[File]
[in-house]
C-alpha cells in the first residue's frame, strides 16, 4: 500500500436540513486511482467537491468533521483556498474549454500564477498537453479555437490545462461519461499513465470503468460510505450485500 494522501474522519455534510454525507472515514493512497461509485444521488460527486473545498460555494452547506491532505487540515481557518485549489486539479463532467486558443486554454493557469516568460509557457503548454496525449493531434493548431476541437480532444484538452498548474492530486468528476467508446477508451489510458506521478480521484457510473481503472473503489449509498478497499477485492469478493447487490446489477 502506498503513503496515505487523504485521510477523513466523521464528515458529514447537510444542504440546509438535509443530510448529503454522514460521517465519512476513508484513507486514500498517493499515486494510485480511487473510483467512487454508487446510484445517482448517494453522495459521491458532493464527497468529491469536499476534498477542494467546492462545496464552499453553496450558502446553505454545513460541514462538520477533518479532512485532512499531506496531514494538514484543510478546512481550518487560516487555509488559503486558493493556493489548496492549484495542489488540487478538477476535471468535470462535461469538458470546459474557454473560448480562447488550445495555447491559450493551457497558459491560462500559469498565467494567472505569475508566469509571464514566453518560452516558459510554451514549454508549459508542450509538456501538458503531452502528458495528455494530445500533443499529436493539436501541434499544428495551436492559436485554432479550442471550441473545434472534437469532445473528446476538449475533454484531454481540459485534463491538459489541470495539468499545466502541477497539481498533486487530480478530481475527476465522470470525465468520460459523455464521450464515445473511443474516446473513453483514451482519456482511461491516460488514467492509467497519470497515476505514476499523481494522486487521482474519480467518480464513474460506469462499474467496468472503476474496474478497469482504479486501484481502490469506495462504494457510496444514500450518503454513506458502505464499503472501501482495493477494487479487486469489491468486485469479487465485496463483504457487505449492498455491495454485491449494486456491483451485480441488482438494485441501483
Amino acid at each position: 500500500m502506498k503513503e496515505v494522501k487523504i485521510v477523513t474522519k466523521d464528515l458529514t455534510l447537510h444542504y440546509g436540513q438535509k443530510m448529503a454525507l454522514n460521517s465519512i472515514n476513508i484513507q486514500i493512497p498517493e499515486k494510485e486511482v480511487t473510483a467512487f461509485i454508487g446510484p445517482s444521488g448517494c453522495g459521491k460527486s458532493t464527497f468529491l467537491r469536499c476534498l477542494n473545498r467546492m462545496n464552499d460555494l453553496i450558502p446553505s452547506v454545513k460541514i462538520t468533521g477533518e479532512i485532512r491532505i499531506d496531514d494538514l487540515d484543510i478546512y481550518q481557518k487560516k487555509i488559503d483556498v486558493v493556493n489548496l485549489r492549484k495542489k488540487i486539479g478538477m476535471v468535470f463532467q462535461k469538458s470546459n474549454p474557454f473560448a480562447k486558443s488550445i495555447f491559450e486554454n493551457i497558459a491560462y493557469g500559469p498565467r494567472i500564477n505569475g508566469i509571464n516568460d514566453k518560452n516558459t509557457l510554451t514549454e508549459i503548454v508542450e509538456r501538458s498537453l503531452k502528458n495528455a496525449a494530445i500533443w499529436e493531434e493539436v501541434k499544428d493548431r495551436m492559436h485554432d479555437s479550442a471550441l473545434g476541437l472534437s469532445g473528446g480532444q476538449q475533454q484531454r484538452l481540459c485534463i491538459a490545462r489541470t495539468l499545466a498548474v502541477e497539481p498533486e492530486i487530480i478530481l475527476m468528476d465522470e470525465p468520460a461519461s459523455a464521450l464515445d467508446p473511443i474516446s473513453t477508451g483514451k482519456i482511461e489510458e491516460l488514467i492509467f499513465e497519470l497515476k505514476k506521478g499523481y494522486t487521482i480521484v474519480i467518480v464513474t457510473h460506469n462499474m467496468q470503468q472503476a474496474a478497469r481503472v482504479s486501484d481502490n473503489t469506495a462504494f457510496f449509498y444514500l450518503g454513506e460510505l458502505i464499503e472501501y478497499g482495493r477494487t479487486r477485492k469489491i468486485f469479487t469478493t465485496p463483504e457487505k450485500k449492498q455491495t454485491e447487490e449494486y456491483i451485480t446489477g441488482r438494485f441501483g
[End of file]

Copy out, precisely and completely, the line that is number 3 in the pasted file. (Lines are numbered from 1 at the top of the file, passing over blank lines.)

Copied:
Amino acid at each position: 500500500m502506498k503513503e496515505v494522501k487523504i485521510v477523513t474522519k466523521d464528515l458529514t455534510l447537510h444542504y440546509g436540513q438535509k443530510m448529503a454525507l454522514n460521517s465519512i472515514n476513508i484513507q486514500i493512497p498517493e499515486k494510485e486511482v480511487t473510483a467512487f461509485i454508487g446510484p445517482s444521488g448517494c453522495g459521491k460527486s458532493t464527497f468529491l467537491r469536499c476534498l477542494n473545498r467546492m462545496n464552499d460555494l453553496i450558502p446553505s452547506v454545513k460541514i462538520t468533521g477533518e479532512i485532512r491532505i499531506d496531514d494538514l487540515d484543510i478546512y481550518q481557518k487560516k487555509i488559503d483556498v486558493v493556493n489548496l485549489r492549484k495542489k488540487i486539479g478538477m476535471v468535470f463532467q462535461k469538458s470546459n474549454p474557454f473560448a480562447k486558443s488550445i495555447f491559450e486554454n493551457i497558459a491560462y493557469g500559469p498565467r494567472i500564477n505569475g508566469i509571464n516568460d514566453k518560452n516558459t509557457l510554451t514549454e508549459i503548454v508542450e509538456r501538458s498537453l503531452k502528458n495528455a496525449a494530445i500533443w499529436e493531434e493539436v501541434k499544428d493548431r495551436m492559436h485554432d479555437s479550442a471550441l473545434g476541437l472534437s469532445g473528446g480532444q476538449q475533454q484531454r484538452l481540459c485534463i491538459a490545462r489541470t495539468l499545466a498548474v502541477e497539481p498533486e492530486i487530480i478530481l475527476m468528476d465522470e470525465p468520460a461519461s459523455a464521450l464515445d467508446p473511443i474516446s473513453t477508451g483514451k482519456i482511461e489510458e491516460l488514467i492509467f499513465e497519470l497515476k505514476k506521478g499523481y494522486t487521482i480521484v474519480i467518480v464513474t457510473h460506469n462499474m467496468q470503468q472503476a474496474a478497469r481503472v482504479s486501484d481502490n473503489t469506495a462504494f457510496f449509498y444514500l450518503g454513506e460510505l458502505i464499503e472501501y478497499g482495493r477494487t479487486r477485492k469489491i468486485f469479487t469478493t465485496p463483504e457487505k450485500k449492498q455491495t454485491e447487490e449494486y456491483i451485480t446489477g441488482r438494485f441501483g